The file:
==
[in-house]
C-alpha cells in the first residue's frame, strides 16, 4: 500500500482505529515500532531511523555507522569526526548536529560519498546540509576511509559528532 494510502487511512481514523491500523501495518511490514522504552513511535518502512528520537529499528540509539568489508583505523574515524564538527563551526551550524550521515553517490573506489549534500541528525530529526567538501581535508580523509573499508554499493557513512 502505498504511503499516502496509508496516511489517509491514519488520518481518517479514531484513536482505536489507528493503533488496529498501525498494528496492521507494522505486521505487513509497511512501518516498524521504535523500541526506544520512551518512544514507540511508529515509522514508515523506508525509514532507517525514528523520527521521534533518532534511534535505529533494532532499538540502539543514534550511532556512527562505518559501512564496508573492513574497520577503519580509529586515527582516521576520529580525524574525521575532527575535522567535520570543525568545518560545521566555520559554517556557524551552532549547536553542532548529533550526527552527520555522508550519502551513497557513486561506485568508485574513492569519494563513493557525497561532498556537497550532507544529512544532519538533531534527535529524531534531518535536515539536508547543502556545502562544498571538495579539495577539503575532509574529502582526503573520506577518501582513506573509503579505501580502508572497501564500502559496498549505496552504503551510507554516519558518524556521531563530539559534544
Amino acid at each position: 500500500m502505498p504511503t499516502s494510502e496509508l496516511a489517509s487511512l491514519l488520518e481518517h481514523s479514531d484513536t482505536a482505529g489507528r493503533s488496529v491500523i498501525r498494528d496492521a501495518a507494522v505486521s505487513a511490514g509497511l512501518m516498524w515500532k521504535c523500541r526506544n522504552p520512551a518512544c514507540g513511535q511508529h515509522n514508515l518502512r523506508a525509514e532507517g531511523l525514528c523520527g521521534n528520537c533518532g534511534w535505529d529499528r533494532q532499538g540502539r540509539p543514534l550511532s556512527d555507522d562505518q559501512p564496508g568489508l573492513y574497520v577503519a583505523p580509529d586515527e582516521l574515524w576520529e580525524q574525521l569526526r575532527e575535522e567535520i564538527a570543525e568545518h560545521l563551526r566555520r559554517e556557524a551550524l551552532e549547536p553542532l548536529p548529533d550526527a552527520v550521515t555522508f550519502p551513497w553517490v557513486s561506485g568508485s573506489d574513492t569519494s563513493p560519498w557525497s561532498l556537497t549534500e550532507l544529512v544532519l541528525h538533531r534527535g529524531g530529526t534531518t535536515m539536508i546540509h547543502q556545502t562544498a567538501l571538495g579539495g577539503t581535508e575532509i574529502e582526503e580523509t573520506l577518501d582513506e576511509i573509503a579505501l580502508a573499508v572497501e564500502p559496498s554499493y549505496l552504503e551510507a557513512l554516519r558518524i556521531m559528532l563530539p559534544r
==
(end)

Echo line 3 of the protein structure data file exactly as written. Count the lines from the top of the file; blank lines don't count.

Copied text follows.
Amino acid at each position: 500500500m502505498p504511503t499516502s494510502e496509508l496516511a489517509s487511512l491514519l488520518e481518517h481514523s479514531d484513536t482505536a482505529g489507528r493503533s488496529v491500523i498501525r498494528d496492521a501495518a507494522v505486521s505487513a511490514g509497511l512501518m516498524w515500532k521504535c523500541r526506544n522504552p520512551a518512544c514507540g513511535q511508529h515509522n514508515l518502512r523506508a525509514e532507517g531511523l525514528c523520527g521521534n528520537c533518532g534511534w535505529d529499528r533494532q532499538g540502539r540509539p543514534l550511532s556512527d555507522d562505518q559501512p564496508g568489508l573492513y574497520v577503519a583505523p580509529d586515527e582516521l574515524w576520529e580525524q574525521l569526526r575532527e575535522e567535520i564538527a570543525e568545518h560545521l563551526r566555520r559554517e556557524a551550524l551552532e549547536p553542532l548536529p548529533d550526527a552527520v550521515t555522508f550519502p551513497w553517490v557513486s561506485g568508485s573506489d574513492t569519494s563513493p560519498w557525497s561532498l556537497t549534500e550532507l544529512v544532519l541528525h538533531r534527535g529524531g530529526t534531518t535536515m539536508i546540509h547543502q556545502t562544498a567538501l571538495g579539495g577539503t581535508e575532509i574529502e582526503e580523509t573520506l577518501d582513506e576511509i573509503a579505501l580502508a573499508v572497501e564500502p559496498s554499493y549505496l552504503e551510507a557513512l554516519r558518524i556521531m559528532l563530539p559534544r